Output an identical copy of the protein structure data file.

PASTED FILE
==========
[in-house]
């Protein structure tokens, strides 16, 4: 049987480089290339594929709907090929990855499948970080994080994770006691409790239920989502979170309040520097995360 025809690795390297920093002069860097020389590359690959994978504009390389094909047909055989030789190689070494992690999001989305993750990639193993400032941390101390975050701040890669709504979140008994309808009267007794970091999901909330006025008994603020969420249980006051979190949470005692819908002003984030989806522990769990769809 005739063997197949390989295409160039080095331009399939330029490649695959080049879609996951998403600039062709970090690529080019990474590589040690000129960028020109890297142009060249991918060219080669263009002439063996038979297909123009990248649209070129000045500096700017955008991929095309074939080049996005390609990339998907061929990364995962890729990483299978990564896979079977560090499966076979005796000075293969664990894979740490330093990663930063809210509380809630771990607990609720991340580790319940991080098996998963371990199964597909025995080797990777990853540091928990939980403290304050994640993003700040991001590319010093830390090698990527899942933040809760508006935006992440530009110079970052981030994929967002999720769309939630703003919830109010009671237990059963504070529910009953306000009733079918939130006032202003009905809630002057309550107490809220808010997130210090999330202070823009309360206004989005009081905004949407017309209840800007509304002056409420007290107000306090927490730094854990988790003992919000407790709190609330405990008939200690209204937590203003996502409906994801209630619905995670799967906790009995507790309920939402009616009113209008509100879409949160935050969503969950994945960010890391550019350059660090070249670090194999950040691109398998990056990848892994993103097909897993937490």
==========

[in-house]
């Protein structure tokens, strides 16, 4: 049987480089290339594929709907090929990855499948970080994080994770006691409790239920989502979170309040520097995360 025809690795390297920093002069860097020389590359690959994978504009390389094909047909055989030789190689070494992690999001989305993750990639193993400032941390101390975050701040890669709504979140008994309808009267007794970091999901909330006025008994603020969420249980006051979190949470005692819908002003984030989806522990769990769809 005739063997197949390989295409160039080095331009399939330029490649695959080049879609996951998403600039062709970090690529080019990474590589040690000129960028020109890297142009060249991918060219080669263009002439063996038979297909123009990248649209070129000045500096700017955008991929095309074939080049996005390609990339998907061929990364995962890729990483299978990564896979079977560090499966076979005796000075293969664990894979740490330093990663930063809210509380809630771990607990609720991340580790319940991080098996998963371990199964597909025995080797990777990853540091928990939980403290304050994640993003700040991001590319010093830390090698990527899942933040809760508006935006992440530009110079970052981030994929967002999720769309939630703003919830109010009671237990059963504070529910009953306000009733079918939130006032202003009905809630002057309550107490809220808010997130210090999330202070823009309360206004989005009081905004949407017309209840800007509304002056409420007290107000306090927490730094854990988790003992919000407790709190609330405990008939200690209204937590203003996502409906994801209630619905995670799967906790009995507790309920939402009616009113209008509100879409949160935050969503969950994945960010890391550019350059660090070249670090194999950040691109398998990056990848892994993103097909897993937490």